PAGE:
Kering, Kering Foundation, Festival de Cannes

How can cinema help improve women’s rights?

Discussion on the occasion of the Festival de Cannes

As part of the Women in Motion programme launched by Kering and the Festival de Cannes, the Kering Corporate Foundation set up a round-table at the Majestic hotel on day 3 of the festival. The subject? 'How can cinema help improve women’s rights? Cinema as a platform to raise awareness about women’s causes'. K magazine went behind the scenes with Céline Bonnaire, executive director of the Kering Foundation and asked her what should we take away from it.

Who took part in the discussion?

We had an impressive line-up that included Inbal Lessner, producer and editor, Linor Abargil, Miss World 1998, rape survivor, and activist (Brave Miss World movie), Leslee Udwin, director, producer and actress (India’s daughter movie) and Deniz Gamze, director and actress (Mustang movie). It was moderated by Eric Garandeau, former president of Centre National du Cinéma (France’s national film board). These films are about Violence Against Women, in particular rape, early marriage, and all societal attitudes that maintain this violence.

Here's a little synopsis of their films:

At 18, Israeli beauty queen Linor Abargil was violently raped in Milan, Italy, and won the Miss World crown only six weeks later (Read Linor Abargil's portrait in K magazine). The Emmy nominated documentary Brave Miss World follows her fight for justice and journey to encourage survivors globally to speak out about rape, from South Africa, to Hollywood’s living rooms, to US college campuses. When her serial rapist becomes eligible for parole, Linor has to track down his previous victims in order to help keep him behind bars.

India’s Daughter is the story of the short life, and brutal gang rape and murder in Delhi in December 2012, of an exceptional and inspiring young woman. The rape of the 23 year old medical student and her death sparked unprecedented protests and riots throughout India and led to the first glimmers of a change of mind-set. The film examines the society and values which spawn such violent acts, and makes an optimistic and impassioned plea for change.

Mustang is a French-Turkish movie to be released in 2015 that tells the story of a family of five teenage sisters in a small Turkish village. The film highlights their fight to break free from social constraints and sexual taboo. It has been selected to be screened in the Directors' Fortnight section at the 2015 Cannes Film Festival.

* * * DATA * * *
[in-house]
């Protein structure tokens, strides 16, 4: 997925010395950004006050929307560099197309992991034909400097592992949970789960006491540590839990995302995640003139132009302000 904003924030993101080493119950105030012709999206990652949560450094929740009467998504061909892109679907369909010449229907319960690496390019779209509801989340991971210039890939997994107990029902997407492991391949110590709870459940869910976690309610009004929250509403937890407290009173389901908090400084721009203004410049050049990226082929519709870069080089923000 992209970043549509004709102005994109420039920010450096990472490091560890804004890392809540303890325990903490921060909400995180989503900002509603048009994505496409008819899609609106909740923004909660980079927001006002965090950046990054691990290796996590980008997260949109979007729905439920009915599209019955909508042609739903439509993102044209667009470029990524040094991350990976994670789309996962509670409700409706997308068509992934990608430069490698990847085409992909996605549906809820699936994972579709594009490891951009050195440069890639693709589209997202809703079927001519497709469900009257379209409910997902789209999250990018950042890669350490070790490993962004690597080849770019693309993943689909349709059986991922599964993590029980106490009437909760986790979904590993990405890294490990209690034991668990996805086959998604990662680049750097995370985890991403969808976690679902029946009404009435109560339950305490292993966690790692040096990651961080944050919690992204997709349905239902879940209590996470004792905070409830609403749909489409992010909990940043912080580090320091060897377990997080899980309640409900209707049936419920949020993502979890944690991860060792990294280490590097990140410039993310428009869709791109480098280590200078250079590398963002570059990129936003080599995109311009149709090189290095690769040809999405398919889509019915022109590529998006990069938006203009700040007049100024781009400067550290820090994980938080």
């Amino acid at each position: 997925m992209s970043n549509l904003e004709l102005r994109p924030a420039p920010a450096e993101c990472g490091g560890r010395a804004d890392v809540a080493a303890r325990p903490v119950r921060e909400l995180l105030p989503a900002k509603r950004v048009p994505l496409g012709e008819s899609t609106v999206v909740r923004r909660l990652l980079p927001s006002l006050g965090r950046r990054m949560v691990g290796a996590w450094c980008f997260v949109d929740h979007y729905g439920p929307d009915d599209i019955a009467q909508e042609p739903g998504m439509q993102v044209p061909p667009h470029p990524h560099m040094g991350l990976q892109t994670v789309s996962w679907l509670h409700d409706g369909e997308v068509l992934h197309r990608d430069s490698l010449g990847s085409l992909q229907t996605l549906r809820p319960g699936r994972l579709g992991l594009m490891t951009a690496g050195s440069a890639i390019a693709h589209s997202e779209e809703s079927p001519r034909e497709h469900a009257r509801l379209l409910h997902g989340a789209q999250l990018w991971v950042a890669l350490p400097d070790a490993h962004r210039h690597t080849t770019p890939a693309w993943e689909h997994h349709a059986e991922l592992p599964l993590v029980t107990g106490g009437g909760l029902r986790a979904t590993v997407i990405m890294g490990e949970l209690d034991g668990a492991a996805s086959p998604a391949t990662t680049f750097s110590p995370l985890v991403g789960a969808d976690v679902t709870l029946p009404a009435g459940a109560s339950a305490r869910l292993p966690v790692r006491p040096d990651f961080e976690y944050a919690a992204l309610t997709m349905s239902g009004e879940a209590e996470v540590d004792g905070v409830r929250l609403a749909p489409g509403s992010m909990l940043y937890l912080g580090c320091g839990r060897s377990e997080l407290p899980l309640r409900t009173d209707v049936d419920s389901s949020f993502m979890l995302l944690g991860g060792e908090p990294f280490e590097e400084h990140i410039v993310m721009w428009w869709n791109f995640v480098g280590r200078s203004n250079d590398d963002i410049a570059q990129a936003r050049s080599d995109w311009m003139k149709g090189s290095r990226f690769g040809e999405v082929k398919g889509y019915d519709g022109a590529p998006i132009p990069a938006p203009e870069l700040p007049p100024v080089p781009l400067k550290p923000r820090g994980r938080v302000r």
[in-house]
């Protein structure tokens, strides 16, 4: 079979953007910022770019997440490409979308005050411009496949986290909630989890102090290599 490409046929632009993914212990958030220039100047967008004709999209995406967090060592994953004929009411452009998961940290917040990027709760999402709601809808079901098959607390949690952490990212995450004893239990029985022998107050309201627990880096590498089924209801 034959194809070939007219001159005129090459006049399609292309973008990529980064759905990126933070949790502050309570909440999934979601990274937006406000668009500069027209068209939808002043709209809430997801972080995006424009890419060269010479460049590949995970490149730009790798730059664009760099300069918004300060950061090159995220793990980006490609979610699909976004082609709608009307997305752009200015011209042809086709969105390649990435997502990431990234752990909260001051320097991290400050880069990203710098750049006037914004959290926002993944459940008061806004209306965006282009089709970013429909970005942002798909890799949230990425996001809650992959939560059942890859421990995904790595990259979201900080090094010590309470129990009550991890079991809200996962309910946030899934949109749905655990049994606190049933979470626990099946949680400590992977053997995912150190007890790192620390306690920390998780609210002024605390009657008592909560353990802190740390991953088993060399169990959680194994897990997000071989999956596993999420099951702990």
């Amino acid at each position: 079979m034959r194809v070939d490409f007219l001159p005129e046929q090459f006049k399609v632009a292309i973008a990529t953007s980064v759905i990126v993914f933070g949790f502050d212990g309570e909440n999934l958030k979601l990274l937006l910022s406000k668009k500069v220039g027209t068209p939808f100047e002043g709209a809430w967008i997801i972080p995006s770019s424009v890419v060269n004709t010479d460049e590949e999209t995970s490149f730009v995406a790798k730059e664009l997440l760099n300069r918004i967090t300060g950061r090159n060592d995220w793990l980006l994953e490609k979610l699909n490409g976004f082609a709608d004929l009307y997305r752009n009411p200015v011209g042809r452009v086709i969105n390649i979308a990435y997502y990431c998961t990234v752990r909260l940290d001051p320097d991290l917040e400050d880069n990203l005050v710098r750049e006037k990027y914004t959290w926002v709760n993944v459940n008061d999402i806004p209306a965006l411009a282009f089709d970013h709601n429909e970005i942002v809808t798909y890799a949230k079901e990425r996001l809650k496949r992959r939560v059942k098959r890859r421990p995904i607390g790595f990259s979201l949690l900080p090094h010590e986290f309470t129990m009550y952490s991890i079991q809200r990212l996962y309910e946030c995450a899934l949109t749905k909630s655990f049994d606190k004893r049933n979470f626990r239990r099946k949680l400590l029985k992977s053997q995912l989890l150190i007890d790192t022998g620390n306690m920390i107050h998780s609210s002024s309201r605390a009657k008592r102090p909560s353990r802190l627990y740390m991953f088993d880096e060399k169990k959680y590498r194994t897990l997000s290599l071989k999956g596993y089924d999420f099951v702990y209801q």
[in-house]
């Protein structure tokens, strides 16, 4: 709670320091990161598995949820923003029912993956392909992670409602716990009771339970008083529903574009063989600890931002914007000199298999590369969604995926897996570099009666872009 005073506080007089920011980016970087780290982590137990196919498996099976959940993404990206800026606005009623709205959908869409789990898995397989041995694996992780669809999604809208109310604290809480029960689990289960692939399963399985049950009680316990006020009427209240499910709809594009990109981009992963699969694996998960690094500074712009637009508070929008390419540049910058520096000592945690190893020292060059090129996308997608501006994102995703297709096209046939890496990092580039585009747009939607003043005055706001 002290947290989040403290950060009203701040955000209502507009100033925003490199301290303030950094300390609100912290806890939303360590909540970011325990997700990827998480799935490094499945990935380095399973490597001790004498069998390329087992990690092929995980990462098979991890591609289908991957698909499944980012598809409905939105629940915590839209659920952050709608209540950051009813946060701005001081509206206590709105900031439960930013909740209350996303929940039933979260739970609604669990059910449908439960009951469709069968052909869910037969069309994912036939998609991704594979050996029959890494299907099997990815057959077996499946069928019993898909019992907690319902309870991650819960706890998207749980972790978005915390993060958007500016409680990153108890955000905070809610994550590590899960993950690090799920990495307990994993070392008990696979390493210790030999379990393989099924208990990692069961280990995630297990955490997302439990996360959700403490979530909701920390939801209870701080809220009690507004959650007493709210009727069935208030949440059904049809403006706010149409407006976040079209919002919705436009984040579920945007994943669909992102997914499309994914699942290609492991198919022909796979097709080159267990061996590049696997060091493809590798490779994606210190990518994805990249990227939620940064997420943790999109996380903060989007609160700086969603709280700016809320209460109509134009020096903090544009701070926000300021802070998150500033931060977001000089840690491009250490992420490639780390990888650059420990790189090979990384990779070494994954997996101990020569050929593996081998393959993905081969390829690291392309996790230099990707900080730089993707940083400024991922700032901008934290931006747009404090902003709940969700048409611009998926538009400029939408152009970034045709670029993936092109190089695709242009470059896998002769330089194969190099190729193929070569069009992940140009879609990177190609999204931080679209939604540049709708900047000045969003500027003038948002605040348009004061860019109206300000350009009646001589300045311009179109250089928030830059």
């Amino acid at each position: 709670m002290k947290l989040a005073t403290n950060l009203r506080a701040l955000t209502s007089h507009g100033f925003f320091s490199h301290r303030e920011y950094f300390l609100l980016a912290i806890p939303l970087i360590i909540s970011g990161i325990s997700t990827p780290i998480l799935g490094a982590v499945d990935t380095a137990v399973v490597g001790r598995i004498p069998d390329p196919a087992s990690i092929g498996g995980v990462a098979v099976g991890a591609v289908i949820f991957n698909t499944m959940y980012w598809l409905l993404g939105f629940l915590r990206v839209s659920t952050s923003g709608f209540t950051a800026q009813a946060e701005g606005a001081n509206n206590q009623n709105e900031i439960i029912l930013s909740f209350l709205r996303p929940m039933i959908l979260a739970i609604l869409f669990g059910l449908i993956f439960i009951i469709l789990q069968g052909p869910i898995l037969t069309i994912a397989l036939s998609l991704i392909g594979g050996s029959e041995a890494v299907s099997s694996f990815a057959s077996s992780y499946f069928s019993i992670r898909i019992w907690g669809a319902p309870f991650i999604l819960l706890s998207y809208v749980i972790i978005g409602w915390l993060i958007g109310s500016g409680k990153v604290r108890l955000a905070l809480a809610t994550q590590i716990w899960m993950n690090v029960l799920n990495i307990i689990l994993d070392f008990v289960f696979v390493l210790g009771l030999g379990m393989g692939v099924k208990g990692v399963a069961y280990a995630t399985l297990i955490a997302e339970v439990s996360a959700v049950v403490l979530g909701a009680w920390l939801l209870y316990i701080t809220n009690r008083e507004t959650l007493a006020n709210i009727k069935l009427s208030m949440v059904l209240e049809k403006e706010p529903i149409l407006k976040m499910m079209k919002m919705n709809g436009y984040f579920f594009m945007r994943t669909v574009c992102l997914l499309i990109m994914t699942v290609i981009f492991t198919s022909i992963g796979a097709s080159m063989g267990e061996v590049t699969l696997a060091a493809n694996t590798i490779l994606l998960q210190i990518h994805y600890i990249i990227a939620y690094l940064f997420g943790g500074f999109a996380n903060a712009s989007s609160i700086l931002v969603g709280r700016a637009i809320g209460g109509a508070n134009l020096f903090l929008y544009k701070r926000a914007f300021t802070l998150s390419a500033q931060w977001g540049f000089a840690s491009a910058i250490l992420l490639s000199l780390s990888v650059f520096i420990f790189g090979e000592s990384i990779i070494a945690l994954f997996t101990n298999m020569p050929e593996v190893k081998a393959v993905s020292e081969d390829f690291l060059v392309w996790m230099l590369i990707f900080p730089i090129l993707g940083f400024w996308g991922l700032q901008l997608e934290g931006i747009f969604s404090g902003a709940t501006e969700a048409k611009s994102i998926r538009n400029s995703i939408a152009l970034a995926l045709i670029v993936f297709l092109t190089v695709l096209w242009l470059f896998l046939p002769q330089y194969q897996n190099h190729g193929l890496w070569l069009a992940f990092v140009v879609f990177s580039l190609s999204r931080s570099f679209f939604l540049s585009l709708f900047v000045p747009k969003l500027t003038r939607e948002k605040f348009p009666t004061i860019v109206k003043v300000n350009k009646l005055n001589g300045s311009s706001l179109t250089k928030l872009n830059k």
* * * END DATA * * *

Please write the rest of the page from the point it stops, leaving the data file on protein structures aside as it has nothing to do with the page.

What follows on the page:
What were the main learnings?

I was really happy to see there was a high degree of complementarity and interaction between our impressive panellists.

It was important that two of them were survivors. It's critical to listen to survivors and to believe them; One of the fundamental messages is that there is no shame in talking about - and reporting - rape or any kind of violence. That's one of the strongest ways to put an end to it. Linor is a great role model in this regard.

We also learned that it's significant to involve men, particularly boys at an early, formative age, because women's rights are human rights, and because men are part of the solution!

Related to this is the need for more education. For example, Brave Miss World is starting a programme to show the film in high schools (having started with universities and colleges), followed by the usual discussion with the audience. And Leslee Udwin is willing to launch a big educational campaign with India's Daughter.

The round-table highlighted the need to increase the number of women in cinema, particularly behind the camera. Many women-directed films are self-funded, which means they are more difficult to produce and take longer, inevitably resulting in fewer being made. So it'd be good if there was more funding in general, especially for 'campaigning' films, such as the three represented in our panel.

 
 
For more information, visit the Kering Foundation website
@KeringForWomen
 
 
Credits: Vittorio Zunino Celotto/Getty Images for Kering